I had always wanted to try Chinese ink sticks ever since I read Lynda Barry's heartbreakingly beautiful One Hundred Demons. In the book, Lynda gives a short tutorial on how to paint your own demons using a Chinese ink stick and a paintbrush.
Then, earlier this year, I stumbled upon this beautiful video on Etsy featuring the delightful Australian artist Sophie Blackall. I saw her using a Chinese ink stick in the video and I was once again enthralled with the idea of painting with it. The obsession just grew immensely when I bought Sophie's beautifully illustrated Missed Connections. This is probably one of my favourite books ever, with its delicately rendered watercolour illustrations and the various emotions each picture evokes.
Last month, as I was browsing through online art shops for materials to use in my art classes, I spotted Chinese ink sticks and an ink stone in one of the shops. I knew that it was my chance to try my hand at Chinese ink painting.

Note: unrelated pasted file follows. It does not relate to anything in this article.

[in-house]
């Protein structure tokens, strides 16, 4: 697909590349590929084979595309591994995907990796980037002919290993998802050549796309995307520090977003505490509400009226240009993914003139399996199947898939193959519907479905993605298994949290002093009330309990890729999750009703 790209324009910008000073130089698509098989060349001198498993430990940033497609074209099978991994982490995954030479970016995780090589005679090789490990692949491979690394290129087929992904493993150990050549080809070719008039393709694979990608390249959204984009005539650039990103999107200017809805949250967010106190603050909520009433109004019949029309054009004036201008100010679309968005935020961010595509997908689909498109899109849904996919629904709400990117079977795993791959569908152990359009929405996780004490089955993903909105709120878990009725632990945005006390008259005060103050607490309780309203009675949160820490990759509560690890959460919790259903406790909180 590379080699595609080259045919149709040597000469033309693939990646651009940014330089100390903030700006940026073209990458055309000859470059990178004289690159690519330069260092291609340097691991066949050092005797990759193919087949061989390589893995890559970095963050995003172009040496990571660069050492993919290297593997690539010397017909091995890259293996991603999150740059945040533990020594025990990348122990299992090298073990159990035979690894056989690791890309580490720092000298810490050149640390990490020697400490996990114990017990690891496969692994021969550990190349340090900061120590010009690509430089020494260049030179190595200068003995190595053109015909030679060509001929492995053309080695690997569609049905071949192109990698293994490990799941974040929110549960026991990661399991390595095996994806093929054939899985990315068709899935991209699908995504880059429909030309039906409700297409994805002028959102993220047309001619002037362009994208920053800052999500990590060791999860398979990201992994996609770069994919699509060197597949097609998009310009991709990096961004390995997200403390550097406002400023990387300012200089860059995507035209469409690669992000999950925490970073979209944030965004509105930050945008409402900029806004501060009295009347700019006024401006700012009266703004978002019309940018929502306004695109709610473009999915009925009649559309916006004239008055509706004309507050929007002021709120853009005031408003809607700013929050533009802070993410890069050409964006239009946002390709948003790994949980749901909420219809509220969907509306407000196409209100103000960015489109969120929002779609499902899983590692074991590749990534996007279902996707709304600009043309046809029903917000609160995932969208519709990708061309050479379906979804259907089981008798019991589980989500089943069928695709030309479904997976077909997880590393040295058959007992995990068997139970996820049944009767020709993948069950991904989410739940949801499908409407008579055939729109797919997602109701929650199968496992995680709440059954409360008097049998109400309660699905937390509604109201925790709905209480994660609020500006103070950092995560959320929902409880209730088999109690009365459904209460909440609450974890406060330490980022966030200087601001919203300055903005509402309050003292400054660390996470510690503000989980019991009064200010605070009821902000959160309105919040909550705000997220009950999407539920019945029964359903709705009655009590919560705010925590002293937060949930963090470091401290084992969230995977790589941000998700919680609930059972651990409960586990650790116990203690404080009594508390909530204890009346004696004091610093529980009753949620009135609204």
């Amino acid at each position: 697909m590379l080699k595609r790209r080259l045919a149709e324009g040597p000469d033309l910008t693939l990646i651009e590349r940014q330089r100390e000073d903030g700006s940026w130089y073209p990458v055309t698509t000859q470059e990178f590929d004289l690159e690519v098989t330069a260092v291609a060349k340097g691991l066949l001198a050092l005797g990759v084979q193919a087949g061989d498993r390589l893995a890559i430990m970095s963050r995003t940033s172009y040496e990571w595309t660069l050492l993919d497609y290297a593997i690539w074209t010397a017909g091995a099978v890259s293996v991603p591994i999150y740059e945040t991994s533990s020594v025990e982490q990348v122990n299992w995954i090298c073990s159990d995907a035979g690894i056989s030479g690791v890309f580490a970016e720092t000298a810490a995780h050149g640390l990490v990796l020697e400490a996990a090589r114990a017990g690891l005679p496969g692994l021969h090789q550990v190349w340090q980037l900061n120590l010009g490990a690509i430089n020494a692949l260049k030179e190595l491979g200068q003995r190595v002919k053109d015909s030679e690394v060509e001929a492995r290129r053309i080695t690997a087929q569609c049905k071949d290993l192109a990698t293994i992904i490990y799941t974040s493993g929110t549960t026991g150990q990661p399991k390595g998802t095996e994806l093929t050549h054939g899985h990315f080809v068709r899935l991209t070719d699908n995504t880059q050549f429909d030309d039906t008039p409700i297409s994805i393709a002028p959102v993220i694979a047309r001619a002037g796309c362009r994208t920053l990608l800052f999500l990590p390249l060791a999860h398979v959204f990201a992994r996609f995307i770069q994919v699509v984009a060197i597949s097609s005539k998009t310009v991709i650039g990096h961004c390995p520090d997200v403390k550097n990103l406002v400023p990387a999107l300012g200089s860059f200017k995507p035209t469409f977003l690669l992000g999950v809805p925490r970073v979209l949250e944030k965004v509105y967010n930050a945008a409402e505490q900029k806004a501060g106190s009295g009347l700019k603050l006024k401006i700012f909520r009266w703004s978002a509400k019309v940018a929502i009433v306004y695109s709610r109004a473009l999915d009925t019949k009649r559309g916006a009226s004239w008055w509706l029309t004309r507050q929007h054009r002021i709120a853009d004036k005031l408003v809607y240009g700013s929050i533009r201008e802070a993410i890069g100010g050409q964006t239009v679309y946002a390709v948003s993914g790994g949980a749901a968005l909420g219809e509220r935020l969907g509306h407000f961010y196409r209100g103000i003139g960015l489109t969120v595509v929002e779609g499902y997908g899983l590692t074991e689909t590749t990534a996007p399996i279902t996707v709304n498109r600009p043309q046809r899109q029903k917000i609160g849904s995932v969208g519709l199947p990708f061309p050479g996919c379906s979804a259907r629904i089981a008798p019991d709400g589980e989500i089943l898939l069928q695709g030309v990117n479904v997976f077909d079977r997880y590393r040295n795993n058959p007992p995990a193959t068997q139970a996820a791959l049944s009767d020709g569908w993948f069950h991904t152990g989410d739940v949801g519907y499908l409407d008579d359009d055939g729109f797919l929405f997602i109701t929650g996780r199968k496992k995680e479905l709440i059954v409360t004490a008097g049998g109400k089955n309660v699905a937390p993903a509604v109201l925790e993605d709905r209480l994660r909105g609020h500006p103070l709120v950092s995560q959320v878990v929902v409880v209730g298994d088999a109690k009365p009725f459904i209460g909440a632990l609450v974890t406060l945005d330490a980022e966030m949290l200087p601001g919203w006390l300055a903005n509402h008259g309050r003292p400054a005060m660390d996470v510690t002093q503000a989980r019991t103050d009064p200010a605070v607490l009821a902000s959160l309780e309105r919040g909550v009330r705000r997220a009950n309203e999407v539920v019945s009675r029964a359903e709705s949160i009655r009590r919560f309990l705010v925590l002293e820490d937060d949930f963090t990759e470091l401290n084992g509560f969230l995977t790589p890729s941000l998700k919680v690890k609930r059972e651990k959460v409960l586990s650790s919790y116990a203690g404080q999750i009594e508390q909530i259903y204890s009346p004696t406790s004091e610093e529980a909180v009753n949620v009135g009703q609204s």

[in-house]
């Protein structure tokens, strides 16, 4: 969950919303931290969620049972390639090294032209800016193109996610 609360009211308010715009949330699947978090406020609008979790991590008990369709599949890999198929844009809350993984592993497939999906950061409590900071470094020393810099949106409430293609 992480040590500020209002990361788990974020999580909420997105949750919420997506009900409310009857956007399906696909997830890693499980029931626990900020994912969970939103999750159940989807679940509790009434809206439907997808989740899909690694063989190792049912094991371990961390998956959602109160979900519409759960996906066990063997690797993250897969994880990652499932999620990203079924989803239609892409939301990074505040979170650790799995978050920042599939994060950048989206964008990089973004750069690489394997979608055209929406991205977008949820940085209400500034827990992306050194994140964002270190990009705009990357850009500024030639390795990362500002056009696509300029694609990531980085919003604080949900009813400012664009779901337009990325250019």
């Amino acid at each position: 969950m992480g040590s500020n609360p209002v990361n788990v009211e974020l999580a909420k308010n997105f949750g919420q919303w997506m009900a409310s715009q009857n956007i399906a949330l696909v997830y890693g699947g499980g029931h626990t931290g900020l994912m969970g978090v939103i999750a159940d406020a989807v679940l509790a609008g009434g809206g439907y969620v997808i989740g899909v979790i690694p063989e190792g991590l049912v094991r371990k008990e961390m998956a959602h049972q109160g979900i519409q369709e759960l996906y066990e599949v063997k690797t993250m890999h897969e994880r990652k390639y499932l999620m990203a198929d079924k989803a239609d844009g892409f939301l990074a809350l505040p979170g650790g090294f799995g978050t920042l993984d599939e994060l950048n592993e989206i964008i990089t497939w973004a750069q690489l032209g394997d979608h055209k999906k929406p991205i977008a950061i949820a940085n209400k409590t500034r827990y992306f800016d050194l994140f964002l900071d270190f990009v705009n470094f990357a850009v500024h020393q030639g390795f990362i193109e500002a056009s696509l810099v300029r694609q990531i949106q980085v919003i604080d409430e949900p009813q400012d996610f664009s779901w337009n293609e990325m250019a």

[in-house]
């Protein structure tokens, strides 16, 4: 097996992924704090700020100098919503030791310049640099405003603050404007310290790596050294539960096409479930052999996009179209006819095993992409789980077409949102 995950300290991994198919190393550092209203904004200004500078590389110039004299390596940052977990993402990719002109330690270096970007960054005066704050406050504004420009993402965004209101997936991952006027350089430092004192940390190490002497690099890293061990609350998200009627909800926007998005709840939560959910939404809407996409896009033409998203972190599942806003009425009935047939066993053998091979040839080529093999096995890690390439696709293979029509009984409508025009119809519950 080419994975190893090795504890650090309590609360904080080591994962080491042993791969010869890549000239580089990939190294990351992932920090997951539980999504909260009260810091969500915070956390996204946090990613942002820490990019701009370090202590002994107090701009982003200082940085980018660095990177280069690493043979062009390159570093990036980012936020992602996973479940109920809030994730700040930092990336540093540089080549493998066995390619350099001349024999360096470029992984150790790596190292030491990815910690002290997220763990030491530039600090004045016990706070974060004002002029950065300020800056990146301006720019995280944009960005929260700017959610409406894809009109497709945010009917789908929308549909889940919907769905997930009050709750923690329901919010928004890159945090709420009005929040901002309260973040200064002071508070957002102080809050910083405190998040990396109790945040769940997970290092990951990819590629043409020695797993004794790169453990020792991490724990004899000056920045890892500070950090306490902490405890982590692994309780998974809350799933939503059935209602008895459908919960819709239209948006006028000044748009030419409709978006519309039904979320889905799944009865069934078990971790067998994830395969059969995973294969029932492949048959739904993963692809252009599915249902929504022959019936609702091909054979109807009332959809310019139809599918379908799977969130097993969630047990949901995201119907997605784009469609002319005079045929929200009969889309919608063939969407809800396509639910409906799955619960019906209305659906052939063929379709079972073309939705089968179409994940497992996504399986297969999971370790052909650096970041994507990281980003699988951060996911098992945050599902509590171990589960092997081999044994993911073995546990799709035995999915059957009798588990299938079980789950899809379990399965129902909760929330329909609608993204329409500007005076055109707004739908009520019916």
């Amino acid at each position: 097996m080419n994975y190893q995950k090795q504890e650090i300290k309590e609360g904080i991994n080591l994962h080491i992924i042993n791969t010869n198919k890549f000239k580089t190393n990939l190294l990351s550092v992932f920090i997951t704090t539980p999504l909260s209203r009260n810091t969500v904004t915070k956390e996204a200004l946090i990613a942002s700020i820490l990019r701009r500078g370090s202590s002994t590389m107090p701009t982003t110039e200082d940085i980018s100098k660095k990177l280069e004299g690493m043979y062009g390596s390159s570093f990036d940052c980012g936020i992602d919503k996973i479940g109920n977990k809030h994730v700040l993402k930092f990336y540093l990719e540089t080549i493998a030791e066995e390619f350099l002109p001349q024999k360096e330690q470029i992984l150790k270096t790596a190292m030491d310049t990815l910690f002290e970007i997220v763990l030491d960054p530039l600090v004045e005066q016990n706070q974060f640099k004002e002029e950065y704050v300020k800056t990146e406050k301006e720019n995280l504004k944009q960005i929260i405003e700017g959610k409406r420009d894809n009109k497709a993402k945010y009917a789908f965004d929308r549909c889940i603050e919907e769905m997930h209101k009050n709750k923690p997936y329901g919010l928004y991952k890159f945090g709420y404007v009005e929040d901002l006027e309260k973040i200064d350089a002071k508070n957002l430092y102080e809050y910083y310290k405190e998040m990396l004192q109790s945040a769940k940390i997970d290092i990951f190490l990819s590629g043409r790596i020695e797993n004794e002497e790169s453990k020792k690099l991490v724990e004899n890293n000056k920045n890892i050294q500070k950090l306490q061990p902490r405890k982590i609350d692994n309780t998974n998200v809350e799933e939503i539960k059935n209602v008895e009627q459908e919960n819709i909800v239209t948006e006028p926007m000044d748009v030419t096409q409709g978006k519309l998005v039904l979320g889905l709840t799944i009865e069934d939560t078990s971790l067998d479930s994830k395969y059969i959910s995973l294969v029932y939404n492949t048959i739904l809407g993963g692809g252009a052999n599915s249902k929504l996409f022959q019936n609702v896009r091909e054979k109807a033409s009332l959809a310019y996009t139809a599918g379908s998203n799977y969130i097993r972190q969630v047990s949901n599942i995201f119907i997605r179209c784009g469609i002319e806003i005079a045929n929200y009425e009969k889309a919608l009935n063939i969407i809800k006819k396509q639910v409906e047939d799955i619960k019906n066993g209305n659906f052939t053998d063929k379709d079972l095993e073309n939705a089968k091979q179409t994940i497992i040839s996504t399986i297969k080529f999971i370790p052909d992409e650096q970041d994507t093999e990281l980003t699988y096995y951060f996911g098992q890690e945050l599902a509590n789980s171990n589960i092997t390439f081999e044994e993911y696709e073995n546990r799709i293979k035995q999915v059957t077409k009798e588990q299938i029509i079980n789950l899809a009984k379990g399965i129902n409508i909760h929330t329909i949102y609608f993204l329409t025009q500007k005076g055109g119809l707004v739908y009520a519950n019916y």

I have been completely hooked since. These days, I always use Chinese ink as a base wash for my watercolour paintings. It definitely gives the watercolours more depth.
There's something quite therapeutic about grinding an ink stick on the ink stone, which is made from slate. I love how just a tiny amount of ground ink goes a long way.
This is part of a little painting that I made for the Handmade Europe Secret Spring Swap. I'll show the finished work once my swap partner has received it.
Here's a finished painting using Chinese ink and watercolours. Sofia has aptly named it 'Tree House.' :)